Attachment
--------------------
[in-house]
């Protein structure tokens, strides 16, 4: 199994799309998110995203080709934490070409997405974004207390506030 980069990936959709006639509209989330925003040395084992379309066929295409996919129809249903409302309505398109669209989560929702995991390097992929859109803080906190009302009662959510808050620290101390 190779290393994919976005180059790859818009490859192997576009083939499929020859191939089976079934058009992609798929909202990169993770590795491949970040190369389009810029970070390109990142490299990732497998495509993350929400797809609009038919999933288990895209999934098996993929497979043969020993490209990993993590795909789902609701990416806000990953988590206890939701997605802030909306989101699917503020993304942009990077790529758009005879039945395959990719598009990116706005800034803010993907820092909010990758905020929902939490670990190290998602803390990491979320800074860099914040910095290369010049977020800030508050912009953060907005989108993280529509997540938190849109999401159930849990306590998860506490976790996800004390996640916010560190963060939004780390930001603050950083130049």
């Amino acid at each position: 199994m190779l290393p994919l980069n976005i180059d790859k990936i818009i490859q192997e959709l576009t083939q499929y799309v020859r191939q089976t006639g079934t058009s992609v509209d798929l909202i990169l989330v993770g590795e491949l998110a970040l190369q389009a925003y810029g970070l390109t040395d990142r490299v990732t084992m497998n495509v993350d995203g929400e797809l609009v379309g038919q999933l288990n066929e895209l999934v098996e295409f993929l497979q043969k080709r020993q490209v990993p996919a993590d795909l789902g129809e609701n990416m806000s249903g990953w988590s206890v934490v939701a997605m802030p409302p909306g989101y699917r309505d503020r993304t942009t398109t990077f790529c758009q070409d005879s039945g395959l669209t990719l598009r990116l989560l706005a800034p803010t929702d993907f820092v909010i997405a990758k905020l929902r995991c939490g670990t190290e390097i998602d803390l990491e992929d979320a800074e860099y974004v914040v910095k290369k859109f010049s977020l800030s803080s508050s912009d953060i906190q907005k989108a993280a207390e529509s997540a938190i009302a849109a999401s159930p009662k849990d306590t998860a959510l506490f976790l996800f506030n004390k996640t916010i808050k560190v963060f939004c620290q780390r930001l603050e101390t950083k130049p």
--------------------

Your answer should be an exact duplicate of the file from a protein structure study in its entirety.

[in-house]
């Protein structure tokens, strides 16, 4: 199994799309998110995203080709934490070409997405974004207390506030 980069990936959709006639509209989330925003040395084992379309066929295409996919129809249903409302309505398109669209989560929702995991390097992929859109803080906190009302009662959510808050620290101390 190779290393994919976005180059790859818009490859192997576009083939499929020859191939089976079934058009992609798929909202990169993770590795491949970040190369389009810029970070390109990142490299990732497998495509993350929400797809609009038919999933288990895209999934098996993929497979043969020993490209990993993590795909789902609701990416806000990953988590206890939701997605802030909306989101699917503020993304942009990077790529758009005879039945395959990719598009990116706005800034803010993907820092909010990758905020929902939490670990190290998602803390990491979320800074860099914040910095290369010049977020800030508050912009953060907005989108993280529509997540938190849109999401159930849990306590998860506490976790996800004390996640916010560190963060939004780390930001603050950083130049």
């Amino acid at each position: 199994m190779l290393p994919l980069n976005i180059d790859k990936i818009i490859q192997e959709l576009t083939q499929y799309v020859r191939q089976t006639g079934t058009s992609v509209d798929l909202i990169l989330v993770g590795e491949l998110a970040l190369q389009a925003y810029g970070l390109t040395d990142r490299v990732t084992m497998n495509v993350d995203g929400e797809l609009v379309g038919q999933l288990n066929e895209l999934v098996e295409f993929l497979q043969k080709r020993q490209v990993p996919a993590d795909l789902g129809e609701n990416m806000s249903g990953w988590s206890v934490v939701a997605m802030p409302p909306g989101y699917r309505d503020r993304t942009t398109t990077f790529c758009q070409d005879s039945g395959l669209t990719l598009r990116l989560l706005a800034p803010t929702d993907f820092v909010i997405a990758k905020l929902r995991c939490g670990t190290e390097i998602d803390l990491e992929d979320a800074e860099y974004v914040v910095k290369k859109f010049s977020l800030s803080s508050s912009d953060i906190q907005k989108a993280a207390e529509s997540a938190i009302a849109a999401s159930p009662k849990d306590t998860a959510l506490f976790l996800f506030n004390k996640t916010i808050k560190v963060f939004c620290q780390r930001l603050e101390t950083k130049p």